Future of newspapers is still unknown

julian coman

By Jonnel Benjamin

The on-going transformation of the journalism industry is both exciting and frightening, according to the assistant editor of The Observer.
Julian Coman, who started his career as an academic, said: “It is in fact a revolution that is going on and it’s alarming, it’s exciting, full of innovation, full of possibilities and just a little frightening.”
Speaking at Leeds Trinity Journalism Week this afternoon, Mr Coman said the newspaper world is turning into a digital revolution, and newspapers are now able to create stories in an interactive way that they couldn’t do before.
He said a great example of this can be seen in a New York Times piece about the men’s 100m race at the 2012 Olympics, through an graph illustrating how speeds have changed over the years.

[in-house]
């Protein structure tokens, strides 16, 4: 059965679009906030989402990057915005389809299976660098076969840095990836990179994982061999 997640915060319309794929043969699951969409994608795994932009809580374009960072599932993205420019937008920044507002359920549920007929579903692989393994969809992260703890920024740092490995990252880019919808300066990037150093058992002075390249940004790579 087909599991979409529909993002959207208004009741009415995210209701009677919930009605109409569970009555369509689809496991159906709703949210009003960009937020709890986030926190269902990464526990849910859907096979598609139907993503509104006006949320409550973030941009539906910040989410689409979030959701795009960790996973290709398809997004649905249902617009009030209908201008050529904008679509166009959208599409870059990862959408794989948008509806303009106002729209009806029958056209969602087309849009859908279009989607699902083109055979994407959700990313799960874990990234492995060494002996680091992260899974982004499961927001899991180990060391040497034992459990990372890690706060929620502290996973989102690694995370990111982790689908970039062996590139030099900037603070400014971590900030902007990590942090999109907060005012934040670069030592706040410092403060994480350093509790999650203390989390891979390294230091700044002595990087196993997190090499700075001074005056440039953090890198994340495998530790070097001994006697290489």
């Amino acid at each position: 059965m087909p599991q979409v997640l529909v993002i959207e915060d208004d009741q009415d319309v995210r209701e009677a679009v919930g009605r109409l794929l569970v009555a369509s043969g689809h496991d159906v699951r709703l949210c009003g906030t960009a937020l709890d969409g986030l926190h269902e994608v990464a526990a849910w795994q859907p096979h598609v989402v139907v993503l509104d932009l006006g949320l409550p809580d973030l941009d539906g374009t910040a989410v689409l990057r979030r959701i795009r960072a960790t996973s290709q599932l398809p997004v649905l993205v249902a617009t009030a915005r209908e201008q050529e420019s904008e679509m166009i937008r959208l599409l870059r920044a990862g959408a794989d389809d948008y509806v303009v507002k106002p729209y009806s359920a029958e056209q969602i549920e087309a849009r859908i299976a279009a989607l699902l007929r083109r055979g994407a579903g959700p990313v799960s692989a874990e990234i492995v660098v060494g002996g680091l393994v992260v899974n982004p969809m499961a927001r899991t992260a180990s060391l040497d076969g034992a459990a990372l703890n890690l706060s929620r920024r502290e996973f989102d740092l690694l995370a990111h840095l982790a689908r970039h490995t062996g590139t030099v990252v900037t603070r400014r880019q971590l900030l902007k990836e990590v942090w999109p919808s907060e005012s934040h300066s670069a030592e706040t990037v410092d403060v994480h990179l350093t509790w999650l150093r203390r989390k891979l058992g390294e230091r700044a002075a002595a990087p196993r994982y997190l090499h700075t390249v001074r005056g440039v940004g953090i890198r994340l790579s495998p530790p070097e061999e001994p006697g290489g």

Mr Coman told students at Leeds Trinity the thing that had changed newspapers was the arrival of the internet, describing it as “ the veil of tears” and saying it caused massive problems for newspaper revenue.
He went on to say The Guardian had dropped 21 per cent of its readers over the last four years.
Some newspapers, like The Independent, were beginning to merge their daily newspaper with their Sunday newspaper, which in The Independent ‘s case meant 20 journalists were expected to lose their jobs.
He said newspapers were evolving online, but the big question remained about how to fund it.
“If anyone tells you they’ve got the answer they’re lying. There is no consensus.”

After his talk Mr Coman told Jonnel Benjamin that one of the benefits of online journalism was that it helped increase the volume of minority voices in the media…

To watch the video of his entire talk click here.

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